You knew it was coming, right? Hot on the heels of getting leaked a wee bit early Microsoft has made official the rebadging of a device desperately seeking a new name: "Project Natal" is no more, replaced by Microsoft Kinect. At a circus- and celebrity-filled affair, MS wrapped everyone in high-tech panchos (pictured after the break courtesy of Joystiq) and then took the wraps off of the new title. Quite a few game demos were shown, ranging from Star Wars to tiger petting, the Kinect interface to the Dashboard was shown (said by some to be Minority Report-like), and a video chat app called, wait for it, Video Chat. Through here you can naturally talk to friends (up to four total people at once was "shown"), and also share photos.
Sadly, no hands-on time was given nor did MS reveal the two crucial bits of information we're waiting for: price and date. Naturally a holiday release is expected, to give the Xbox 360 a nice sales boost, but we're hearing price rumors as high as $150. These choice bits of intel will surely be unveiled at Microsoft's event tomorrow -- if someone doesn't beat 'em to it. The hardware is still looking exactly like the early picture above, shattering hopes of a slimmer design to match new Slim Xbox 360.
Update: We've got official photos now, though solid textual info is still scarce. Stand by!
Update 2: So we're out of the wild, cult-like experience that was Microsoft's Kinect unveiling. Microsoft still has a lot of details to reveal, but there are a few things we gleaned from watching the demos:
Almost everything was one person at a time, particularly in the Kinect Sports games. Even a game like beach volleyball or soccer was boiled down to individual "moments" of interaction that get strung together into some sort of competition. Even the running in place games were one at a time, though the river rafting and mining cart games (both with a similar mechanic of jumping and ducking through an obstacle course while picking up tokens) could be played with two people at a time. You can at least play games like volleyball simultaneously with someone else over Xbox Live.
An interesting mechanic we saw was a second player "jumping in" to a game. In the mining cart scenario, when the second player jumped in it immediately went split screen, while in soccer different players took turns by just jumping into position. Sure, some of this stuff was edited for our benefit, but it seems Microsoft is working to make the introduction of a second player or the switching between players something less button-heavy.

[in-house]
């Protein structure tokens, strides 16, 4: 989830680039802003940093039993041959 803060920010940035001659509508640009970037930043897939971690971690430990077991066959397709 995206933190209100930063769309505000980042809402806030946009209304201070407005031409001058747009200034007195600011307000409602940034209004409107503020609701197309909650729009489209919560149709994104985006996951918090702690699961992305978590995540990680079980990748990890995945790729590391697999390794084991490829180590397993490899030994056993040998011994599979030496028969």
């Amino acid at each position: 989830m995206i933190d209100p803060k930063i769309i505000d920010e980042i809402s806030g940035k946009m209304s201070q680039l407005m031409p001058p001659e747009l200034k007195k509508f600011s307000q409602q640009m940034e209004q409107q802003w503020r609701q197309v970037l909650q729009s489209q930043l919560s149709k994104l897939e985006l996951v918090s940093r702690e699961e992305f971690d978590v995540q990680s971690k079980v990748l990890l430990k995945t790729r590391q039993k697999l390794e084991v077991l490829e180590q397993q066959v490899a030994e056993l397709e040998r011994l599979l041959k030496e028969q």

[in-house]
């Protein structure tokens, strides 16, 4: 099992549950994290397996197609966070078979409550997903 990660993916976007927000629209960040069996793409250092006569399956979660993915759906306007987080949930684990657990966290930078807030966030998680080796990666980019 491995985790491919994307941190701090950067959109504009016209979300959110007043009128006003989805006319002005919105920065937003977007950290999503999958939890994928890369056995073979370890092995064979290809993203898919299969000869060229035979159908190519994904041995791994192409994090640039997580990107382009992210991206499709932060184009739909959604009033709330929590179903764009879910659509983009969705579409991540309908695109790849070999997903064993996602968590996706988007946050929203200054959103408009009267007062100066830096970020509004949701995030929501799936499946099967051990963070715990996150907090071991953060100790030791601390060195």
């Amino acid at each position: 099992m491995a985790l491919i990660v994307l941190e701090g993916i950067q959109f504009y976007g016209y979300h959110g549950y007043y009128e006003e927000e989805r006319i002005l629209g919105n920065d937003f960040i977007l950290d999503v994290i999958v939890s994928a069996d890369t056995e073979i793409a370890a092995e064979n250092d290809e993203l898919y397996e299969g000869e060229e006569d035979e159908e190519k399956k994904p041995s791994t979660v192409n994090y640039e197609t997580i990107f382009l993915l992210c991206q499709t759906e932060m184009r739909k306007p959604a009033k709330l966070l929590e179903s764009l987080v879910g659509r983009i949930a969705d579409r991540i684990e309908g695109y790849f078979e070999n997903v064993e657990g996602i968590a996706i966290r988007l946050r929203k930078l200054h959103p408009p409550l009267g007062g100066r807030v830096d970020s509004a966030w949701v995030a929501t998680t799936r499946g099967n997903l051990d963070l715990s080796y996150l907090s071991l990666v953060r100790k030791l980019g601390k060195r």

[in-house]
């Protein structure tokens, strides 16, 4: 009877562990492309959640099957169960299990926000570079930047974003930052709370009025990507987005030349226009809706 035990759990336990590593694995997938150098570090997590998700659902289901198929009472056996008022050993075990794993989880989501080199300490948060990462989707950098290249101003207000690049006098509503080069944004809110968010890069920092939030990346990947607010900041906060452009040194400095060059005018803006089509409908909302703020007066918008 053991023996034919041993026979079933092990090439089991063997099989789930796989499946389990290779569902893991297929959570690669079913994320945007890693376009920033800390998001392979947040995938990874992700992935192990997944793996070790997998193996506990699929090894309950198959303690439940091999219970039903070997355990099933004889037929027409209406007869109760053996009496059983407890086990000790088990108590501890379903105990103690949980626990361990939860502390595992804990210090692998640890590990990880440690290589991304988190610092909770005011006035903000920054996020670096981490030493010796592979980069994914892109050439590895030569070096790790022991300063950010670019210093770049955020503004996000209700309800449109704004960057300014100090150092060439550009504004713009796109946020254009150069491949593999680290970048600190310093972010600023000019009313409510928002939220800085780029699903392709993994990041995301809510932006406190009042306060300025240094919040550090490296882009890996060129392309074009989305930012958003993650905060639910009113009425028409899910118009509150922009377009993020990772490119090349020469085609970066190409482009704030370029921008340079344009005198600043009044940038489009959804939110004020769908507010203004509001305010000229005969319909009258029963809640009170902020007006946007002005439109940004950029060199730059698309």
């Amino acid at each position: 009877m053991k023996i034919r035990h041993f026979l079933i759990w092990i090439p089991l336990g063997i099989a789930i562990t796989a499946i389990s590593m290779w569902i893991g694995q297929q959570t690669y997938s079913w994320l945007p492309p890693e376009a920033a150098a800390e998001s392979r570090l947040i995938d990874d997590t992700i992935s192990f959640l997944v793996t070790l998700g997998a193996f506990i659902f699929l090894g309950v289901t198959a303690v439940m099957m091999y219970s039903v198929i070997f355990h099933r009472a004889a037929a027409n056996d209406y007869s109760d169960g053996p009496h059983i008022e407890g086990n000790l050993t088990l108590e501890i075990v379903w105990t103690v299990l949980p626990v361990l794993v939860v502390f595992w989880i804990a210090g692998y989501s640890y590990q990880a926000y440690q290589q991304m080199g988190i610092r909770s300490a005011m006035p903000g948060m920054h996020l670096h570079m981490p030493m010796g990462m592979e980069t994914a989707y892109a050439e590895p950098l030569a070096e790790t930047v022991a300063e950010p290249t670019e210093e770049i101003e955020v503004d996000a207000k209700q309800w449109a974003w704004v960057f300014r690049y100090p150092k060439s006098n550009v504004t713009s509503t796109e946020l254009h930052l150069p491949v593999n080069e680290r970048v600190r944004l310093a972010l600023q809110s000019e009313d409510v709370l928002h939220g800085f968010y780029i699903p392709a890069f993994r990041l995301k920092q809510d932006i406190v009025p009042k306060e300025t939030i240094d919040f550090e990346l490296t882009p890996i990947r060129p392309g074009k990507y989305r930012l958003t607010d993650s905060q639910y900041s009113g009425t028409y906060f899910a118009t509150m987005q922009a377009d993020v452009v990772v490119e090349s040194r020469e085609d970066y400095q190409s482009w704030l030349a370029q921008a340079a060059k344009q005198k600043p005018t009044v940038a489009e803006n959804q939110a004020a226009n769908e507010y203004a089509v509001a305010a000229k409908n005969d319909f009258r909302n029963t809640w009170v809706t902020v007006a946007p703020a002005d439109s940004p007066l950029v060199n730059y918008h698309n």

The Star Wars game was pretty badass-looking -- you play a Jedi, rushing down stormtroopers and deflecting laser bolts left and right, wielding a few Force powers, and confronting a certain deep-voiced Sith Lord for a one-on-one duel. Based on the gestures and action we saw, though, it was a pretty heavily scripted experience. Still, there's no scripting a two-handed light saber grip, and that particular action looked like everything we've ever wanted in a Star Wars game.
The yoga game is actually a pretty smart use of the infrared and joint detection software we espied previously. Positions were "checked" by points on the joint -- making it certainly harder to fake the moves on Wii Fit -- and it seemed to have a tai chi element to it. Your avatar glowed a more intense red based on your three-dimensional approximation -- bright red for hands stretched forward, for example.
Next up: Kinectimals, a baby tiger pet simulator. You can scratch its ears, snuggle, and teach the little guy to jump and play dead. Adorable? Dangerously so. No one can tell us the developer, but based on the lighting effects, art style, and similarities to the previously-shown Milo, we'd wager a guess that it was Lionhead Studios.
The Kinect menu interface is about as simple as could be. You wave your hand to control a glowing cursor of sorts, and you push forward to "click" on the element you want. Of course, there's also a very simplified version of the Dashboard to go along with this control mechanism, so it's unclear if you'll be able to do everything via subtle hand waves, but the Twitter, Facebook, Zune and Netflix icons were clearly present.
The MTV Games-developed Dance Central has some on staff divided -- only Ross will actually admit to being interested in playing it. A series of dance moves are presented, including elbow jabs, swinging leg, guitar, "rocking out" (with your hand in the air). The art style is akin to Rock Band / Guitar Hero, and to be fair, this is probably one of those games that can't be done as well on any other console.
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